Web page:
Get a good stroller or carrier and get outside! That was a huge time pass for me. Those first months are long and tiring, and the last thing I anted to do was put on real pants (see #10) or makeup and see people. We spent a lot of time walking the neighborhood in the jogging stroller. It was one of my favorite things about that first year. I would pour myself a big travel mug of coffee, load up little man in the jogging stroller, and walk for a long time. It served multiple purposes: a change of scenery and fresh air for both baby and myself, a calorie burner for me, and a way to make friends. In fact, one of my dearest friends came from one of these outings. I would not have laughed off so much stress of motherhood without her (thanks, AE!).
- Messy House
This is a big one. HUGE. I worry about everything. Worrying about what people saw and thought of my house was one of these (and still is from time to time). However, in the throes of new parenthood, throw out the stress and worry about your house. No one cares that your clean laundry is piled on the living room chair or that there are dishes piled in your sink. Friends don’t care about the last time you vacuumed or dusted. Just enjoy that baby and relax. Keep the germs at bay, and do what chores you need to do to survive, but let the rest go for now. I learned this the hard way, spending way too much time cleaning instead of resting or sleeping, like I should have been. My friends got a clean house to visit, but an absent-minded sleep-ridden friend. We all would have enjoyed those visits more if I had just relaxed and LET IT GO. If it really bothers you, hire a cleaning crew to blow through your house every few weeks. Better yet (and more affordable!), take Grandma up on her offer to dust and vacuum next time she visits.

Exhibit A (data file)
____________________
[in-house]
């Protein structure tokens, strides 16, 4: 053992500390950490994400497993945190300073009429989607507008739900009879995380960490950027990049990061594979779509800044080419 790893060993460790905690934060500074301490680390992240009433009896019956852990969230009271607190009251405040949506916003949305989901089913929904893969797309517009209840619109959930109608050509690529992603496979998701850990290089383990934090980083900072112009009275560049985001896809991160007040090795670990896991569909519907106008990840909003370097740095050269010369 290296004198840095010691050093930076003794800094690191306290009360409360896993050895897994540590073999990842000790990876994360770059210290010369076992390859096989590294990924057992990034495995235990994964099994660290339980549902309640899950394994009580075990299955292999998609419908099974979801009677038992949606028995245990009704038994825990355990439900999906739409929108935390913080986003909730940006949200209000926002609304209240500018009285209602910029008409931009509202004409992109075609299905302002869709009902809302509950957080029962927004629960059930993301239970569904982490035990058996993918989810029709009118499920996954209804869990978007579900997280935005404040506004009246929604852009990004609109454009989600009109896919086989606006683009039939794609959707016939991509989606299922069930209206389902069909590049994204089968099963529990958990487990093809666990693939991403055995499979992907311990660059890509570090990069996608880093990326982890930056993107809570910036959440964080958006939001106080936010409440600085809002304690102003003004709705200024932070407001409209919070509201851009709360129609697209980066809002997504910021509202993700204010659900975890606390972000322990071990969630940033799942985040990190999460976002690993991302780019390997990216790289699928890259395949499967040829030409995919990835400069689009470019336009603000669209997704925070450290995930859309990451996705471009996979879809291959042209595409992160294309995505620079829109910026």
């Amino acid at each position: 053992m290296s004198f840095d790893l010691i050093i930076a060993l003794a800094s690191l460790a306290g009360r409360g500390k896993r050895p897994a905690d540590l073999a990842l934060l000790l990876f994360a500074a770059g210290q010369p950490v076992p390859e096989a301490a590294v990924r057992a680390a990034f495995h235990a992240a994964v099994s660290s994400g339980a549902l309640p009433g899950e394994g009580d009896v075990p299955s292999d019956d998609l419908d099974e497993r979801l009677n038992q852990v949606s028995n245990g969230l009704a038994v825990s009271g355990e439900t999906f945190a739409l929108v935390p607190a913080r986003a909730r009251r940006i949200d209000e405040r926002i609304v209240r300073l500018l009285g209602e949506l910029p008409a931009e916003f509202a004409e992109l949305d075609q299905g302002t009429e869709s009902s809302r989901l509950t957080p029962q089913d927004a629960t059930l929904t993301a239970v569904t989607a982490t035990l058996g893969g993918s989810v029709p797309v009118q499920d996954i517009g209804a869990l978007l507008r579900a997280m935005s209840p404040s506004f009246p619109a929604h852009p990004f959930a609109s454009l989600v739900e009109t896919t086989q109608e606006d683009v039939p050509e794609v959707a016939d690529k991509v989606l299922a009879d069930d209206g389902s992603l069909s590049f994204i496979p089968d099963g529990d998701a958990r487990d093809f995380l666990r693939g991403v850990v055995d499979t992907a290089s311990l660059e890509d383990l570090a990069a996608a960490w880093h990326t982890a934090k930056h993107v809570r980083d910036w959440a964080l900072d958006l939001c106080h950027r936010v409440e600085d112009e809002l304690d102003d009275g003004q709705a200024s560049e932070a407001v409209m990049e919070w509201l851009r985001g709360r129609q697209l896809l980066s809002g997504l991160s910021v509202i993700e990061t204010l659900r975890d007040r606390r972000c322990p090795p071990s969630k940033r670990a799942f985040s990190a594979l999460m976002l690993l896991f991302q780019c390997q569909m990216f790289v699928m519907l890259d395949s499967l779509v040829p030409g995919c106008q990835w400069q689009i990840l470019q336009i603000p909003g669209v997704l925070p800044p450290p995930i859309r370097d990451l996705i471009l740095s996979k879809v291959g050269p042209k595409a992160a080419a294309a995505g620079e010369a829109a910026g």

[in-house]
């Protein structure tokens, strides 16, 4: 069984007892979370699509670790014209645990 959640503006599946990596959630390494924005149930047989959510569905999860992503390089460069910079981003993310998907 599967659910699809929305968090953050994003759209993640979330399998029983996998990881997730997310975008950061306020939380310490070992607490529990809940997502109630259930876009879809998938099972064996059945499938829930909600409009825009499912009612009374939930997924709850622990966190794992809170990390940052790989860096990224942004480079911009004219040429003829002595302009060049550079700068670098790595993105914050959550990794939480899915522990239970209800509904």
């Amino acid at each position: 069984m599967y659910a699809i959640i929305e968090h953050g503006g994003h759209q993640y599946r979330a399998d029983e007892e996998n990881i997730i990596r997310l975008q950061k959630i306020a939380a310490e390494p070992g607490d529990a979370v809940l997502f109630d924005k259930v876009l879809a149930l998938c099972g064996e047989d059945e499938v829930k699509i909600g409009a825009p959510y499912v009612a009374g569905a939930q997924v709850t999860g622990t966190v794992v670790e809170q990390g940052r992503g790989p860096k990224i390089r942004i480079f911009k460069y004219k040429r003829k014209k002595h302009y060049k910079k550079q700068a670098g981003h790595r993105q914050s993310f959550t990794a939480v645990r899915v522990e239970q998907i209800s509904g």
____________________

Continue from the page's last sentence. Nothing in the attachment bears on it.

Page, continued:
- Elastic Waist Pants
Do I really need to elaborate on this one? I made the mistake of trying on pre-pregnancy jeans way too soon…and it was awful. Don’t do it. Just don’t. You’re officially a mom. t’s ok to sport the yoga pants without a yoga session in your future. Embrace it.
Give the hubby the monitor, pour a glass of your favorite wine, turn on some tunes and soak in the tub. Your body and mind will thank you. Not to mention, you probably forgot to shower for a few days. Dual purpose.
- Mommy Blogs
Have I mentioned the sleepless nights? Instead of tv, I turned to reading mommy blogs online. I would stumble on a post that felt written for me – something that spoke to my particular phase of motherhood- and I followed that blogger. I would laugh, cry, and search through their posts for advice. It kept me sane and gave me comfort knowing I was not alone. If you’re reading this, I see you’re wise to this one. Good for you! There are some amazing writers at AMB. Find your favorites and follow them.
- My Oldest
Obviously, this only applies to the second, third, fourth times around. Having experienced the rough first year with my oldest, I knew what to expect the next time around. They were very different babies, so that first year looked very different. But, the greatest lesson from Baby #1 was this…it’s only a season. Everything passes…and quickly. When I thought two weeks of waking every hour was going to last a lifetime and that I’d never sleep again, little man started sleeping three hours at a time….then four. It all changes very quickly. It’s very tough in the moment, and at times I wasn’t sure I would survive. I remember pleading with my youngest during his sixth month. I paced around his room, bouncing and crying, asking him why he hated me and despised sleep? He responded with wails and wiggles. It was hard and exhausting, but we survived. His older brother didn’t sleep through the night until 11 months. I had survived it once, I knew I could do it again.